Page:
'Welcome to Shirley' focuses on effects of nuclear energy

The nuclear meltdown in Japan caused by the massive earthquake and tsunami in March has been monitored by citizens the world over — and none more than doc team Don Argott, Demian Fenton and Sheena Joyce.

The Philadelphia-based filmmakers’ latest work examines the history of nuclear energy in the U.S. largely through stories of reactor communities — and after the Japanese tragedy, the team mulled how to reframe issues in their work-in-progress doc.

Fully financed via private sources and targeted for completion early this fall, the untitled doc is inspired by Kelly McMasters’ memoir, “Welcome to Shirley,” about her Long Island hometown, situated near the leaky reactors of Brookhaven lab. The filmmakers’ manager, Danny Sherman, handed them the book (initially optioned with a feature in mind) at a meet during the 2009 Toronto festival, where their doc “Art of the Steal” was preeming.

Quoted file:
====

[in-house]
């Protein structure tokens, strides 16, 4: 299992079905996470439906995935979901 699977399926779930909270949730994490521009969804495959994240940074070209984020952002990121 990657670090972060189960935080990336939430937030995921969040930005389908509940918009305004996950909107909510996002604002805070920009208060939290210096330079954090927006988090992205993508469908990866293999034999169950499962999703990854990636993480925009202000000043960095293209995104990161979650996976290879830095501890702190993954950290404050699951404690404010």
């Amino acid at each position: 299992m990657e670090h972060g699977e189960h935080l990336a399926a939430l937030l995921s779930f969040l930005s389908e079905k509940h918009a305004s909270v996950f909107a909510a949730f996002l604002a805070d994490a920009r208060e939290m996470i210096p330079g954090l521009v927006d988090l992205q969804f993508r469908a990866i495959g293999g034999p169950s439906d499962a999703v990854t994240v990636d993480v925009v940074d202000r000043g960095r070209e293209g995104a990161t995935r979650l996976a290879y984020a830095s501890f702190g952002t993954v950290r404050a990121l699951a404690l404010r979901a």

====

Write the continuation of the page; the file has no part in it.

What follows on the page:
“A few months later, President Obama announced federal subsidized loans to restart America’s nuclear energy programs,” recalls Joyce. “With so many people wanting to get away from coal and oil, the nuclear industry was touting itself as green and clean, so we thought it was a perfect time to see what has happening in reactor communities.”

Argott says the topic offers two very strong sides — those who say the U.S. needs nuclear energy to become less dependent on foreign sources, and others who warn it’s only a matter of time before something terrible happens here. “And in the middle, you have nuclear energy itself, the affects of which are invisible,” he adds. “When you have an oil spill in the Gulf, you see it in the water.”

The Fukushima incident catapulted the topic front and center in the U.S. media. “It’s been interesting for us to see how the industry responds to re-convince the public that nuclear energy isn’t scary,” Argott says. “But our main focus remains the communities, and what we’ve seen is that nobody wants to be labelled pro- or anti-, because then it’s impossible to navigate out of that. These are people who just want answers.”

A year and a half of production has given the doc team time and space to explore and re-evaluate the issues in a way mainstream news audiences don’t get to see, Joyce says. “Even with the disaster in Japan, it still comes back to our three original questions: What is nuclear energy? Why do we need it? Is it safe?”

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